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The long-term benefits of a great residential trip (inside and outside of the classroom)

Students and teachers return from a residential trip buzzing with excitement and stories of their adventure. But how does a residential trip benefit students long term and how can it really change their future? 

Developing an appreciation for the great outdoors and our environment

For some of our students, a trip to the beach, woodland or countryside is a completely new experience. On our trips students are encouraged to look around them and apricate natures natural beauty, and here in Dorset there is plenty of it! 

When you see the glistening sea, sandy beaches and wonderful greenery you will have an instant connection and desire to protect it. On our trips students will be encouraged to take sustainable actions that will help protect our planet for future generations. 

Setting students up for the future

Many of our students have such an amazing experience on a residential trip that it opens their eyes to a whole world of opportunity they might not know about. Going abroad away from home can inspire travel, cultural appreciation or even develop aspirations to become a leader, team player and outdoor instructor. 

Combatting child obesity

“Adventure activity and sports skills can form the foundation of life-long interests, as well as address the health and obesity agendas.” This quote from The Guardian highlights the ever-increasing issue of health and obesity issues among children. With child obesity on the rise, it is more important than ever for schools to offer children plenty of opportunities to engage with the outdoors and try sports that not only get them active for the duration of the school residential trip, but also inspire a love of adventure that will stay with them and help them develop into fit, active and healthy adults.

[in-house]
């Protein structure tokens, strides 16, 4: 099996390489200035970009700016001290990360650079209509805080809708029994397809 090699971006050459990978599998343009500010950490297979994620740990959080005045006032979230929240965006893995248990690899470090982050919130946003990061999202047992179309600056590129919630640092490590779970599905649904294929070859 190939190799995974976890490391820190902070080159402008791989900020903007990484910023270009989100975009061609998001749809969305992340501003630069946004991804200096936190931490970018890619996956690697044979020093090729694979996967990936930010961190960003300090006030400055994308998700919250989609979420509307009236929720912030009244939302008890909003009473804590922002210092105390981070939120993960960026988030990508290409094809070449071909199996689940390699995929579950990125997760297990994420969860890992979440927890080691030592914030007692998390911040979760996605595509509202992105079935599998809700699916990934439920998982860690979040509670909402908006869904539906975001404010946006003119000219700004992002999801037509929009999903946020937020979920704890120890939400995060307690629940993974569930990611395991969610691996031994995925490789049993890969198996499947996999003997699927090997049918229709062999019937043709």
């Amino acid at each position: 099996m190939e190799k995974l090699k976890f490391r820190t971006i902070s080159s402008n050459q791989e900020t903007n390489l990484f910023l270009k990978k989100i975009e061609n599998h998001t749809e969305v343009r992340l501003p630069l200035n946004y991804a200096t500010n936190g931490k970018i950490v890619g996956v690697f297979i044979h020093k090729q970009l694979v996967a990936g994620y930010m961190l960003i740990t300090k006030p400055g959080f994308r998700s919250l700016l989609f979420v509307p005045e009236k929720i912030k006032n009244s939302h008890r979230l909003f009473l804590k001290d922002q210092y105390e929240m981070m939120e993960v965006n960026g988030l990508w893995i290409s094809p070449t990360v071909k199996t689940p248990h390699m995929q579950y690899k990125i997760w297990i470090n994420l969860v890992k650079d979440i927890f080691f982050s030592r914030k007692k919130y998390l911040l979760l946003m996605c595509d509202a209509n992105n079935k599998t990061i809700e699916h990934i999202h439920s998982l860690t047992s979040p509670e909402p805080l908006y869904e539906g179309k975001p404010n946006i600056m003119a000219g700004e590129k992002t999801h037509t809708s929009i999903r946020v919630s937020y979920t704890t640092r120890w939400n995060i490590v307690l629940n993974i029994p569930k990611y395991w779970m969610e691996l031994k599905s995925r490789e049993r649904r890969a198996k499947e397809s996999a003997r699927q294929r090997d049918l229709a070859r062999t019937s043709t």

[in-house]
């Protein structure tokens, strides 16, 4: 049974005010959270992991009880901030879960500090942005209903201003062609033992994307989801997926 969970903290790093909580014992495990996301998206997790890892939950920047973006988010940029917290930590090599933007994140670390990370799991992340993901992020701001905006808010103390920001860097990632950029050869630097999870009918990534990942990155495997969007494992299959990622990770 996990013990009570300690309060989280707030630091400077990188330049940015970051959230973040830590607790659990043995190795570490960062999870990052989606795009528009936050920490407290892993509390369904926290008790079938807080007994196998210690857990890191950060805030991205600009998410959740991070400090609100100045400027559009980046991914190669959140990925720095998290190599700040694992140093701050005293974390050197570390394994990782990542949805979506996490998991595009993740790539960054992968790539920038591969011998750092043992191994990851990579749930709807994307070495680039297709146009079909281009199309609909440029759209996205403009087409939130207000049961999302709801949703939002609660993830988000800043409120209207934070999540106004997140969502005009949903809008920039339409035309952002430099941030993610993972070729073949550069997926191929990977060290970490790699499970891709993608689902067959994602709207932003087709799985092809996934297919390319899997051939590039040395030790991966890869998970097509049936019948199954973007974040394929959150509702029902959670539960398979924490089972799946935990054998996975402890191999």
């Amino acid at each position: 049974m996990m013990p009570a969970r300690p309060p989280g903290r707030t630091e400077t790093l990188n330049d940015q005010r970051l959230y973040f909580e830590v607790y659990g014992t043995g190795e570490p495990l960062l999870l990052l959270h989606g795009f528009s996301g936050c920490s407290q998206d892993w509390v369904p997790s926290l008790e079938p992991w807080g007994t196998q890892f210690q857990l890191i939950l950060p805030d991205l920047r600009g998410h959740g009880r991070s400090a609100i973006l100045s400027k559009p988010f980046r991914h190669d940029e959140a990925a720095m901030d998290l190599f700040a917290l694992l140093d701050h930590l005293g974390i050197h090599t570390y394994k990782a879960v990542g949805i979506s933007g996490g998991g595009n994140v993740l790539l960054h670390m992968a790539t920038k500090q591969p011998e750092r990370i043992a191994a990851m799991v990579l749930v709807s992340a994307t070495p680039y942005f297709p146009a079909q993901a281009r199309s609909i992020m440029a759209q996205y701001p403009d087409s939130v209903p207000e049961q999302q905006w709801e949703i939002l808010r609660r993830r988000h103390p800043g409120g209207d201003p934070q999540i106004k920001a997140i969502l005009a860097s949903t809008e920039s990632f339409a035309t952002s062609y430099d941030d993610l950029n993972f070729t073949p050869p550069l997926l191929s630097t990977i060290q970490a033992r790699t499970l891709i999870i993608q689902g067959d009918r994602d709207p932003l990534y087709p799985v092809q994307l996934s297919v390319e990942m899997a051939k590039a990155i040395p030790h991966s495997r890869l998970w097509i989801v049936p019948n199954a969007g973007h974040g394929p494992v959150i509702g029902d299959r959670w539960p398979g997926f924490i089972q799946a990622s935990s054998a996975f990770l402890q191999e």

Building self esteem

As well as the physical health benefits that a school residential trip brings, they have been proven to have a positive effect on children’s self-esteem and confidence levels, thereby improving their emotional health and well-being. The importance of allowing children to explore their environment, take responsibility for their independence, with minimal assistance from adults helps to build their strength of character. 

 

Build and develop relationships with peers and teachers

The pressure on children to achieve higher results academically grows year on year, and parents are often the first to admit today’s curriculum demands much more than it did when they were at school. With so much to cover and the pressure to achieve, the classroom can be an intense and claustrophobic place. 

So, residential trips for schools are not just beneficial but vital to providing balance and a renewed enthusiasm for learning. There is no better reward for a teacher than a pupil’s beaming face glowing with pride having built their own raft, controlled a sail boat, or mastered a new paddle stroke. Being outdoors unites people and encourages kindness and teamwork. 

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